Last year, anti-abortion advocates sought to ban sex-selective abortion. Now lawmakers in several states are trying a new but related tack: restricting abortion because of fetal abnormality. Sponsors of the bills argue that they're necessary to prevent eugenics, while critics worry they tamper with doctor-patient confidentiality and even force women to give birth to children who can't survive.
Members of the North Dakota House introduced such a bill last week — it would charge any doctor who performs an abortion for the reason of either the fetus's sex or a genetic abnormality with a Class A misdemeanor, which can mean a year in prison. In Virginia, legislation introduced earlier this month would have barred Medicaid from covering abortions in the case of fetal abnormality — it was narrowly defeated in committee. And Indiana has introduced a bill that makes providing abortion in the case of fetal abnormality a Class C felony, a class punishable by up to eight years in prison.
"This chilling slide toward eugenics — specifically, eliminating persons with certain hereditary characteristics — must be confronted," the legal team of Americans United for Life said in a statement to BuzzFeed Shift. AUL has produced model legislation to help legislators enact fetal-abnormality abortion bans. The group, whose model legislation was responsible for nearly a third of the abortion restrictions passed at the state level last year, says it has worked with Indiana lawmakers on their bill, and has also been in contact with state legislators in Colorado about the issue.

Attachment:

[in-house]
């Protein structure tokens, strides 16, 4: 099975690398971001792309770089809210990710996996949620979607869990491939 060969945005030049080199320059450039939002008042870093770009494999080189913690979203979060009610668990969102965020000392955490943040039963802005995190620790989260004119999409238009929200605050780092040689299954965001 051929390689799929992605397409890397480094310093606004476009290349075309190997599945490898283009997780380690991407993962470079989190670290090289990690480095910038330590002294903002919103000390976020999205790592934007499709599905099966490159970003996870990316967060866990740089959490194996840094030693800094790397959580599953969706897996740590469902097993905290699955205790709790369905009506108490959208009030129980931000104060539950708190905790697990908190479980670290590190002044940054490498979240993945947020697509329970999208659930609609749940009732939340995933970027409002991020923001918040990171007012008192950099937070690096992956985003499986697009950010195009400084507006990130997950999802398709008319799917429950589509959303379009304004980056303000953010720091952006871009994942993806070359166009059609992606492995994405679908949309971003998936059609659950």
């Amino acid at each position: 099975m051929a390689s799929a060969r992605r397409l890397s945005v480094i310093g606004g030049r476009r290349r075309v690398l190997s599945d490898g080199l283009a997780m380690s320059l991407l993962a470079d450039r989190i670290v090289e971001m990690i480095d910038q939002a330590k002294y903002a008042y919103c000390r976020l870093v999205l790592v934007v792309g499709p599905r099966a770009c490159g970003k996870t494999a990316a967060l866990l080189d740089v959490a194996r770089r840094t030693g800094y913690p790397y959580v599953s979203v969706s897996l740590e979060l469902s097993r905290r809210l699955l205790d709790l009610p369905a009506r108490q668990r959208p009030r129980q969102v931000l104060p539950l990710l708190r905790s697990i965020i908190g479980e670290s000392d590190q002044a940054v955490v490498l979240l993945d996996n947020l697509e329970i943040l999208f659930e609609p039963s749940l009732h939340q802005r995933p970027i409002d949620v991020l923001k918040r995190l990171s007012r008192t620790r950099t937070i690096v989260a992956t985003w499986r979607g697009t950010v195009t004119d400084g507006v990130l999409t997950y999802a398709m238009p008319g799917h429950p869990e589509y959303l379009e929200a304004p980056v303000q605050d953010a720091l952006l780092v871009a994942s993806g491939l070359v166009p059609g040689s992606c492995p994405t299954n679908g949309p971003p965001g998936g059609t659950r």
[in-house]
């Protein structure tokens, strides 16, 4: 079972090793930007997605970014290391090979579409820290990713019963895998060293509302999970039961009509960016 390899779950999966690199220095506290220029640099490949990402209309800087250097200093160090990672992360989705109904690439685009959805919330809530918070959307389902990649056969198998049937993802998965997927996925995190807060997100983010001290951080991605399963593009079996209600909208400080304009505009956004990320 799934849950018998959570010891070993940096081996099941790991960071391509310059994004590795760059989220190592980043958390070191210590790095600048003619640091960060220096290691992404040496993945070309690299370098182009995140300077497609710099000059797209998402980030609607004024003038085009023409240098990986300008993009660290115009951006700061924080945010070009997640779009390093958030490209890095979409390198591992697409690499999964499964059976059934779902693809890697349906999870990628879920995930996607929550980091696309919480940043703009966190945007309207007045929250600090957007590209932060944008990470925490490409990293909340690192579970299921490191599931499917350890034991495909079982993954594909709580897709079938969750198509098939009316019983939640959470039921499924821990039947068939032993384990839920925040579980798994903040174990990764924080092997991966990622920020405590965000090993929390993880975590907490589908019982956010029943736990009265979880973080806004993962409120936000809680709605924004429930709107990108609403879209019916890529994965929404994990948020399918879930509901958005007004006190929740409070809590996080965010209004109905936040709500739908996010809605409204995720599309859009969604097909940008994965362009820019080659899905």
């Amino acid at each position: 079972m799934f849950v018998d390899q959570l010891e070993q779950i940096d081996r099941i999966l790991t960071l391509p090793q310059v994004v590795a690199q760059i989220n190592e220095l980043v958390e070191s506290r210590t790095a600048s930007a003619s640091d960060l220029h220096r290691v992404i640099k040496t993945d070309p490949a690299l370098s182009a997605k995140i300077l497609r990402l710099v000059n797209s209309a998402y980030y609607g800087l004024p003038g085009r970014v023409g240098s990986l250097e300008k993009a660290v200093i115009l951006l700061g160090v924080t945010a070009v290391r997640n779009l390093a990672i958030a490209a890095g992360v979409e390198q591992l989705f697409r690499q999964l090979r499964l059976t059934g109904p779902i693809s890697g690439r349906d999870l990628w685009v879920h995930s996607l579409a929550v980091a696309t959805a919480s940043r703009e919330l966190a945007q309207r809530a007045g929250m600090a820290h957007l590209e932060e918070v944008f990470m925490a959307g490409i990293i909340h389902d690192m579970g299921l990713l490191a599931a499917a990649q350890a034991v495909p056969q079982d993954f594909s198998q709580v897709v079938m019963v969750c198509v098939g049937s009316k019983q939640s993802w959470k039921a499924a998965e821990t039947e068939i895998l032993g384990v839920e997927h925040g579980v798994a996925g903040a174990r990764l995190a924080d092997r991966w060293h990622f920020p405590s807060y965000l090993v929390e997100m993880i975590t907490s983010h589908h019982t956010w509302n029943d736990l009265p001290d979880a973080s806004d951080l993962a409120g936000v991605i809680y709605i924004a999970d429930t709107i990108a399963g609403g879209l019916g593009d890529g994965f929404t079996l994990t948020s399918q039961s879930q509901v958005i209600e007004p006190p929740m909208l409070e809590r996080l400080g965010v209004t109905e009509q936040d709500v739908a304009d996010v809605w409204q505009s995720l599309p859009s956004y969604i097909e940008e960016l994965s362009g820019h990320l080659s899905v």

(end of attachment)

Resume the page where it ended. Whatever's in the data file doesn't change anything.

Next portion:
There are no nationwide studies on what percentage of women choose to abort after getting a prenatal diagnosis of Down syndrome, one of the most commonly diagnosed fetal abnormalities; localized studies have put the rate as high as 92%, but in more anti-abortion areas of the country, it may be much lower.
Critics fear what the legislation could mean for women, families, and doctors. Renee Stromme of the North Dakota Women's Network, who testified against the bill there, said she'd since heard from a woman whose fetal twins shared a blood supply, meaning the parents had to terminate one or let both die. The proposed bill would have forced her to lose both. And some genetic abnormalities, she notes, end up being fatal at or soon after birth. "These are very difficult and personal decisions the legislature is trying to make for families," she says.
Stromme also says if the law does pass, doctors might be afraid of giving women full information about their pregnancies, for fear of prosecution. And she's concerned the bill has a good chance of passing, especially since it's been proposed along with five other North Dakota bills restricting abortion, meaning abortion-rights advocates' energies will be divided among many campaigns.
Ayelet Waldman, a writer who had an abortion when she found out her fetus had Down syndrome, says legislators who seek to ban abortions for fetal abnormality are suffering from a failure of empathy. She says, "After I had my second-trimester abortion, I was in a support group for women who had undergone the experience, and I would say a third of the women in that room were pro-life." Her message to anti-abortion lawmakers: "I have sat in a room with women like them who have made decisions like mine, and I know what they would do. And the vast majority would choose to terminate."